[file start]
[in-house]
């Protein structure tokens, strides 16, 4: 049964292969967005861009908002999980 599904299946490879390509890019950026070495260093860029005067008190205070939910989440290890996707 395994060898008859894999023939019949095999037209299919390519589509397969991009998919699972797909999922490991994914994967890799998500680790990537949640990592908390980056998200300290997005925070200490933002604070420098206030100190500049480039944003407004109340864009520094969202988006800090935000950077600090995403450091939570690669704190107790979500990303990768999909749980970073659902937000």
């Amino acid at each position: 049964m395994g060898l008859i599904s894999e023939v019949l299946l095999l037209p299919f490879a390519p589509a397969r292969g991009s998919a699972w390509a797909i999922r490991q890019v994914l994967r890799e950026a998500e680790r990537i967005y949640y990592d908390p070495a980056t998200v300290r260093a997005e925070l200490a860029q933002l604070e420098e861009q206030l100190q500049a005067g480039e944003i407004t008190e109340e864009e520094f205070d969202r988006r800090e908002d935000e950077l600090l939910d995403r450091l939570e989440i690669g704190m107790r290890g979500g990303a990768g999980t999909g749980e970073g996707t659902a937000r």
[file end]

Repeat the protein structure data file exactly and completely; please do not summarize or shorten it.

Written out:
[in-house]
């Protein structure tokens, strides 16, 4: 049964292969967005861009908002999980 599904299946490879390509890019950026070495260093860029005067008190205070939910989440290890996707 395994060898008859894999023939019949095999037209299919390519589509397969991009998919699972797909999922490991994914994967890799998500680790990537949640990592908390980056998200300290997005925070200490933002604070420098206030100190500049480039944003407004109340864009520094969202988006800090935000950077600090995403450091939570690669704190107790979500990303990768999909749980970073659902937000």
């Amino acid at each position: 049964m395994g060898l008859i599904s894999e023939v019949l299946l095999l037209p299919f490879a390519p589509a397969r292969g991009s998919a699972w390509a797909i999922r490991q890019v994914l994967r890799e950026a998500e680790r990537i967005y949640y990592d908390p070495a980056t998200v300290r260093a997005e925070l200490a860029q933002l604070e420098e861009q206030l100190q500049a005067g480039e944003i407004t008190e109340e864009e520094f205070d969202r988006r800090e908002d935000e950077l600090l939910d995403r450091l939570e989440i690669g704190m107790r290890g979500g990303a990768g999980t999909g749980e970073g996707t659902a937000r």